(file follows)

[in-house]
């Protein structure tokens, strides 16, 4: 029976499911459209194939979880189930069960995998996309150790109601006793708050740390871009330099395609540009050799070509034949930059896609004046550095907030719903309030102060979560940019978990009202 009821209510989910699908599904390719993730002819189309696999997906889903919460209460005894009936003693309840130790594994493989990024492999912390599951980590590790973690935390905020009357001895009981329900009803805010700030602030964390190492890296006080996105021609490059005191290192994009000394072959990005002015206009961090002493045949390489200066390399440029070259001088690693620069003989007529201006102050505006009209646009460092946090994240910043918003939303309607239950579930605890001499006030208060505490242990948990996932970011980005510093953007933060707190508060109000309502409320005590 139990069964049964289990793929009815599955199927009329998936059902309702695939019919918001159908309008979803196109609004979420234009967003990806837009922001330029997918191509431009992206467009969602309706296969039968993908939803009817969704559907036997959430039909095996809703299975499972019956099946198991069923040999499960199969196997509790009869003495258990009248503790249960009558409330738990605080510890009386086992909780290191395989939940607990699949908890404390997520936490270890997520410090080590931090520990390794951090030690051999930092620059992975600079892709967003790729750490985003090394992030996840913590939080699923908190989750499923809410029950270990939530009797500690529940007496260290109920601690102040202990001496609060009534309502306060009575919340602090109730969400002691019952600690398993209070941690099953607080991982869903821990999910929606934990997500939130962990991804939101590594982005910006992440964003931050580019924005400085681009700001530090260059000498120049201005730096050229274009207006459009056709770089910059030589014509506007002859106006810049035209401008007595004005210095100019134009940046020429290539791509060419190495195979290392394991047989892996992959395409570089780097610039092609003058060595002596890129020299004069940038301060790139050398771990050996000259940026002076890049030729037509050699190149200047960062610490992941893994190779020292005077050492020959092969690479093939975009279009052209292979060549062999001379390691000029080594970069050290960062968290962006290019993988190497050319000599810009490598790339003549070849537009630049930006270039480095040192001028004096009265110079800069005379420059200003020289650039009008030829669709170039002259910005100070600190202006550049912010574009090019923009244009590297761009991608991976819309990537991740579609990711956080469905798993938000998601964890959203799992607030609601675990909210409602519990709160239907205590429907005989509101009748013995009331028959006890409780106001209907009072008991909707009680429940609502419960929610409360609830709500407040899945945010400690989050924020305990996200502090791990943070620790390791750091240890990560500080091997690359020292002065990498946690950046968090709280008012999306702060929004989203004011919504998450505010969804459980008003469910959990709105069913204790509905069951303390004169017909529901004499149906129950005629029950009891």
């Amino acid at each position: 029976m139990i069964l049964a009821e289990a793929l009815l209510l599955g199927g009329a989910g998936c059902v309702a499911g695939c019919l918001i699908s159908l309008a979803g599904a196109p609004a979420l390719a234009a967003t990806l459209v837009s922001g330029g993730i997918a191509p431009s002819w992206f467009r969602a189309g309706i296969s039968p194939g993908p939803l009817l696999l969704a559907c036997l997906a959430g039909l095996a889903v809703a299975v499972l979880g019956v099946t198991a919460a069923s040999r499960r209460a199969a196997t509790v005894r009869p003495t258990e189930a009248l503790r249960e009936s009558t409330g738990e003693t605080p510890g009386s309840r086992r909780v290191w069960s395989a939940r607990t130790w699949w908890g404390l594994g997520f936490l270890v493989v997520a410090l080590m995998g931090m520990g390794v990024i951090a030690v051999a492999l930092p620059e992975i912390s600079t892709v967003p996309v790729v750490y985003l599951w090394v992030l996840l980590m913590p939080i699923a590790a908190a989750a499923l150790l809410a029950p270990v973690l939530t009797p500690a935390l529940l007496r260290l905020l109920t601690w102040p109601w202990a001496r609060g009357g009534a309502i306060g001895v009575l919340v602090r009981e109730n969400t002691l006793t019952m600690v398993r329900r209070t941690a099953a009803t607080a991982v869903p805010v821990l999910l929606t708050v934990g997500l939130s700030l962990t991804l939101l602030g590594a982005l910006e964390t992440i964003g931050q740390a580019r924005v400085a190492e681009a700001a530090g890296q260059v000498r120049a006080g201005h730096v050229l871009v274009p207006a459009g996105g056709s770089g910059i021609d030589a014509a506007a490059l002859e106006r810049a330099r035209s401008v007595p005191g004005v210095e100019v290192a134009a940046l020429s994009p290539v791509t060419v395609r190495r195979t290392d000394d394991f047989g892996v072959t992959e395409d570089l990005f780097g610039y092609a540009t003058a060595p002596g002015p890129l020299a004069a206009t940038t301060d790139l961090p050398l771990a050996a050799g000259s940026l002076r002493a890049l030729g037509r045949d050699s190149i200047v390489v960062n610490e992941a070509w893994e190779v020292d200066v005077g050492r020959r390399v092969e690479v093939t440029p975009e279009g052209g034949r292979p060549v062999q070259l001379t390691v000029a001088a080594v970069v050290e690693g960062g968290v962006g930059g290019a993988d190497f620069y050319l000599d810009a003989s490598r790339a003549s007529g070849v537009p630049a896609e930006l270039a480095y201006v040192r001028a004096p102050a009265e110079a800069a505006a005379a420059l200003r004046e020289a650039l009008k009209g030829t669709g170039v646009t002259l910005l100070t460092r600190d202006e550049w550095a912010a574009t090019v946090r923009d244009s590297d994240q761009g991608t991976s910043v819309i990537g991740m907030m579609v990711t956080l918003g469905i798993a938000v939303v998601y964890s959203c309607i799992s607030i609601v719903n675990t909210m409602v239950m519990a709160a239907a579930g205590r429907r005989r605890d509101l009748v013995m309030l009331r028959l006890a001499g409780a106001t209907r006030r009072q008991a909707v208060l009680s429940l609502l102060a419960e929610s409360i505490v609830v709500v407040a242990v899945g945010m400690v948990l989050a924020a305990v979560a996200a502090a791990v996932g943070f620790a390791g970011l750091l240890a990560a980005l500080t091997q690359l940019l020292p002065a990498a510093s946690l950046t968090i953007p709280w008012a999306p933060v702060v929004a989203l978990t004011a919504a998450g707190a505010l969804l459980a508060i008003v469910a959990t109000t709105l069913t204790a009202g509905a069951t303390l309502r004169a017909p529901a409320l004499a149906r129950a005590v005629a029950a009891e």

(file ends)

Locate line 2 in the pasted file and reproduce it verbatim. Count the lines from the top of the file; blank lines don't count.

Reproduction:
């Protein structure tokens, strides 16, 4: 029976499911459209194939979880189930069960995998996309150790109601006793708050740390871009330099395609540009050799070509034949930059896609004046550095907030719903309030102060979560940019978990009202 009821209510989910699908599904390719993730002819189309696999997906889903919460209460005894009936003693309840130790594994493989990024492999912390599951980590590790973690935390905020009357001895009981329900009803805010700030602030964390190492890296006080996105021609490059005191290192994009000394072959990005002015206009961090002493045949390489200066390399440029070259001088690693620069003989007529201006102050505006009209646009460092946090994240910043918003939303309607239950579930605890001499006030208060505490242990948990996932970011980005510093953007933060707190508060109000309502409320005590 139990069964049964289990793929009815599955199927009329998936059902309702695939019919918001159908309008979803196109609004979420234009967003990806837009922001330029997918191509431009992206467009969602309706296969039968993908939803009817969704559907036997959430039909095996809703299975499972019956099946198991069923040999499960199969196997509790009869003495258990009248503790249960009558409330738990605080510890009386086992909780290191395989939940607990699949908890404390997520936490270890997520410090080590931090520990390794951090030690051999930092620059992975600079892709967003790729750490985003090394992030996840913590939080699923908190989750499923809410029950270990939530009797500690529940007496260290109920601690102040202990001496609060009534309502306060009575919340602090109730969400002691019952600690398993209070941690099953607080991982869903821990999910929606934990997500939130962990991804939101590594982005910006992440964003931050580019924005400085681009700001530090260059000498120049201005730096050229274009207006459009056709770089910059030589014509506007002859106006810049035209401008007595004005210095100019134009940046020429290539791509060419190495195979290392394991047989892996992959395409570089780097610039092609003058060595002596890129020299004069940038301060790139050398771990050996000259940026002076890049030729037509050699190149200047960062610490992941893994190779020292005077050492020959092969690479093939975009279009052209292979060549062999001379390691000029080594970069050290960062968290962006290019993988190497050319000599810009490598790339003549070849537009630049930006270039480095040192001028004096009265110079800069005379420059200003020289650039009008030829669709170039002259910005100070600190202006550049912010574009090019923009244009590297761009991608991976819309990537991740579609990711956080469905798993938000998601964890959203799992607030609601675990909210409602519990709160239907205590429907005989509101009748013995009331028959006890409780106001209907009072008991909707009680429940609502419960929610409360609830709500407040899945945010400690989050924020305990996200502090791990943070620790390791750091240890990560500080091997690359020292002065990498946690950046968090709280008012999306702060929004989203004011919504998450505010969804459980008003469910959990709105069913204790509905069951303390004169017909529901004499149906129950005629029950009891």